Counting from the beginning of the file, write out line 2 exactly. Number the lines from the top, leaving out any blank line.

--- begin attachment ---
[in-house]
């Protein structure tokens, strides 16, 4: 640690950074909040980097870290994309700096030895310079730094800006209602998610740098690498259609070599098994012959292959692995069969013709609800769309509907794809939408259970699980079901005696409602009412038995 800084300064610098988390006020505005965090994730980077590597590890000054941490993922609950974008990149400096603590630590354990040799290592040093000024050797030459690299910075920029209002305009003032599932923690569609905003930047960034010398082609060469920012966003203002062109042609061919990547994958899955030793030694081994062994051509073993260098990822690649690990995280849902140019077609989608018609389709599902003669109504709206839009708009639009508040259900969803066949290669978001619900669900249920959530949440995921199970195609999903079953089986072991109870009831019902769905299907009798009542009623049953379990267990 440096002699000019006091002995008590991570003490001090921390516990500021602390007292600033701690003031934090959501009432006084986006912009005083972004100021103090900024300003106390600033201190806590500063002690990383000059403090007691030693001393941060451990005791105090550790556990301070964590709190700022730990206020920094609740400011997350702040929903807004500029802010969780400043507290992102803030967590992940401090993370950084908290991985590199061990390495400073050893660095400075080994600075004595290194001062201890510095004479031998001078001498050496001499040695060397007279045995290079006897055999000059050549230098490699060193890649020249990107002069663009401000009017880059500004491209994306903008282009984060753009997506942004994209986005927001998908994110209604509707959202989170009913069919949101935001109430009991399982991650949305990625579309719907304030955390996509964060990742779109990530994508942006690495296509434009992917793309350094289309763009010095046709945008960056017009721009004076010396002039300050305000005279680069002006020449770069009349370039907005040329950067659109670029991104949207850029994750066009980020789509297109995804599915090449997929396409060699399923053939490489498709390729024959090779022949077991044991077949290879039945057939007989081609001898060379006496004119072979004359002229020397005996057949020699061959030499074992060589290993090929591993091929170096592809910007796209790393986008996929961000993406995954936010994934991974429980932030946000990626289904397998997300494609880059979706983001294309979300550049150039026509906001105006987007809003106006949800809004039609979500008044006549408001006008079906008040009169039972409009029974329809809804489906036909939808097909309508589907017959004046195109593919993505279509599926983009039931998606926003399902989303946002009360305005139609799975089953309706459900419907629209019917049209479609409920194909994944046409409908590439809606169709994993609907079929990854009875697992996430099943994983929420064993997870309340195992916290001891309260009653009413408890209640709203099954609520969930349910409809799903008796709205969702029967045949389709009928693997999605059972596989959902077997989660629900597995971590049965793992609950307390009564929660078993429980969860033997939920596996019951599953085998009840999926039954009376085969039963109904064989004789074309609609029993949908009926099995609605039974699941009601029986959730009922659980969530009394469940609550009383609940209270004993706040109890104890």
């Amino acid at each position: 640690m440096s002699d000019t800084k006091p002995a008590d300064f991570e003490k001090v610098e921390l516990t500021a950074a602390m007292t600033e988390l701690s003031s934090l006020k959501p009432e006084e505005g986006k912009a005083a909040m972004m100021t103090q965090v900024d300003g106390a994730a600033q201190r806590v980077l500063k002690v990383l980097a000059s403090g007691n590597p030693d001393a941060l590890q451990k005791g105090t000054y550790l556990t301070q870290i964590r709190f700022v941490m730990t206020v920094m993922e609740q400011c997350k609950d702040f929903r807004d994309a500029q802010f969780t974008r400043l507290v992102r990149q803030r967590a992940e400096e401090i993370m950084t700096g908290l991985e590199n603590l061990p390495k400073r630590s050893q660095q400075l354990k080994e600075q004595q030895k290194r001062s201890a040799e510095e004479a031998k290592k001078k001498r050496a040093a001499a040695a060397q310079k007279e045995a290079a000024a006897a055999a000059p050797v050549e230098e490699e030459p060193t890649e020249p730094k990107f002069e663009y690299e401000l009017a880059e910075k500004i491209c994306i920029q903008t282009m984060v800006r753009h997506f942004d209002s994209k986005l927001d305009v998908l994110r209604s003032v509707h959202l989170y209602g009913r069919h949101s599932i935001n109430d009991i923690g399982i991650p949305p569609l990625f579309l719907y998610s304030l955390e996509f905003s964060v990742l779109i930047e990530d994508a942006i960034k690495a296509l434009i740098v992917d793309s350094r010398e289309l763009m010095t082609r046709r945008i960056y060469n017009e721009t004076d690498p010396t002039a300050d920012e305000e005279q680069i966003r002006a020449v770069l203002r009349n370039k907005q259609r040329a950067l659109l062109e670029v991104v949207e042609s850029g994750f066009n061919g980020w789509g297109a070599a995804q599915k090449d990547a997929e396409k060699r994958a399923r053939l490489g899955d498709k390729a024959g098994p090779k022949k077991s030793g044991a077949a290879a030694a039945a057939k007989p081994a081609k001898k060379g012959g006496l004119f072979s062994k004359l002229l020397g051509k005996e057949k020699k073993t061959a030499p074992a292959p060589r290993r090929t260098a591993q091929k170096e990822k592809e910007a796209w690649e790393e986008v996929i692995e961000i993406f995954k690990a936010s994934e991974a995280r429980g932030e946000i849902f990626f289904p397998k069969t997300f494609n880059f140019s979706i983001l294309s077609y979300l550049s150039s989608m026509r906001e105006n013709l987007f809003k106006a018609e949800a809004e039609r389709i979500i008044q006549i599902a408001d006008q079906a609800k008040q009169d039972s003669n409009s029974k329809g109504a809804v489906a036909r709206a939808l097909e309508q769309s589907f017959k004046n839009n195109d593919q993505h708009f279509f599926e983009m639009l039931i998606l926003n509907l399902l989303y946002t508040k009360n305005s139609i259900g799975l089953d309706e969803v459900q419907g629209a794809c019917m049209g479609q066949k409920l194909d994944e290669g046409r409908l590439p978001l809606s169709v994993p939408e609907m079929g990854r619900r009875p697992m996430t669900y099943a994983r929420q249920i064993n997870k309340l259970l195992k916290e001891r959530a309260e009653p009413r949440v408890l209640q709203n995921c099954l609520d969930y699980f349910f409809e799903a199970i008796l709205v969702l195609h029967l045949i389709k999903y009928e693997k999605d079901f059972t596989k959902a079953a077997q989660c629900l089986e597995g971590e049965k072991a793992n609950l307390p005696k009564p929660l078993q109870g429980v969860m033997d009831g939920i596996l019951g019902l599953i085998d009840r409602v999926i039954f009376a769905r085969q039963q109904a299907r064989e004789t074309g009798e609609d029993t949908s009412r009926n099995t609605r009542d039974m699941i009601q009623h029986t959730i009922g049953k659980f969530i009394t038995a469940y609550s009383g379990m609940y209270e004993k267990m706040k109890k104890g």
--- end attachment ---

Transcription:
């Protein structure tokens, strides 16, 4: 640690950074909040980097870290994309700096030895310079730094800006209602998610740098690498259609070599098994012959292959692995069969013709609800769309509907794809939408259970699980079901005696409602009412038995 800084300064610098988390006020505005965090994730980077590597590890000054941490993922609950974008990149400096603590630590354990040799290592040093000024050797030459690299910075920029209002305009003032599932923690569609905003930047960034010398082609060469920012966003203002062109042609061919990547994958899955030793030694081994062994051509073993260098990822690649690990995280849902140019077609989608018609389709599902003669109504709206839009708009639009508040259900969803066949290669978001619900669900249920959530949440995921199970195609999903079953089986072991109870009831019902769905299907009798009542009623049953379990267990 440096002699000019006091002995008590991570003490001090921390516990500021602390007292600033701690003031934090959501009432006084986006912009005083972004100021103090900024300003106390600033201190806590500063002690990383000059403090007691030693001393941060451990005791105090550790556990301070964590709190700022730990206020920094609740400011997350702040929903807004500029802010969780400043507290992102803030967590992940401090993370950084908290991985590199061990390495400073050893660095400075080994600075004595290194001062201890510095004479031998001078001498050496001499040695060397007279045995290079006897055999000059050549230098490699060193890649020249990107002069663009401000009017880059500004491209994306903008282009984060753009997506942004994209986005927001998908994110209604509707959202989170009913069919949101935001109430009991399982991650949305990625579309719907304030955390996509964060990742779109990530994508942006690495296509434009992917793309350094289309763009010095046709945008960056017009721009004076010396002039300050305000005279680069002006020449770069009349370039907005040329950067659109670029991104949207850029994750066009980020789509297109995804599915090449997929396409060699399923053939490489498709390729024959090779022949077991044991077949290879039945057939007989081609001898060379006496004119072979004359002229020397005996057949020699061959030499074992060589290993090929591993091929170096592809910007796209790393986008996929961000993406995954936010994934991974429980932030946000990626289904397998997300494609880059979706983001294309979300550049150039026509906001105006987007809003106006949800809004039609979500008044006549408001006008079906008040009169039972409009029974329809809804489906036909939808097909309508589907017959004046195109593919993505279509599926983009039931998606926003399902989303946002009360305005139609799975089953309706459900419907629209019917049209479609409920194909994944046409409908590439809606169709994993609907079929990854009875697992996430099943994983929420064993997870309340195992916290001891309260009653009413408890209640709203099954609520969930349910409809799903008796709205969702029967045949389709009928693997999605059972596989959902077997989660629900597995971590049965793992609950307390009564929660078993429980969860033997939920596996019951599953085998009840999926039954009376085969039963109904064989004789074309609609029993949908009926099995609605039974699941009601029986959730009922659980969530009394469940609550009383609940209270004993706040109890104890």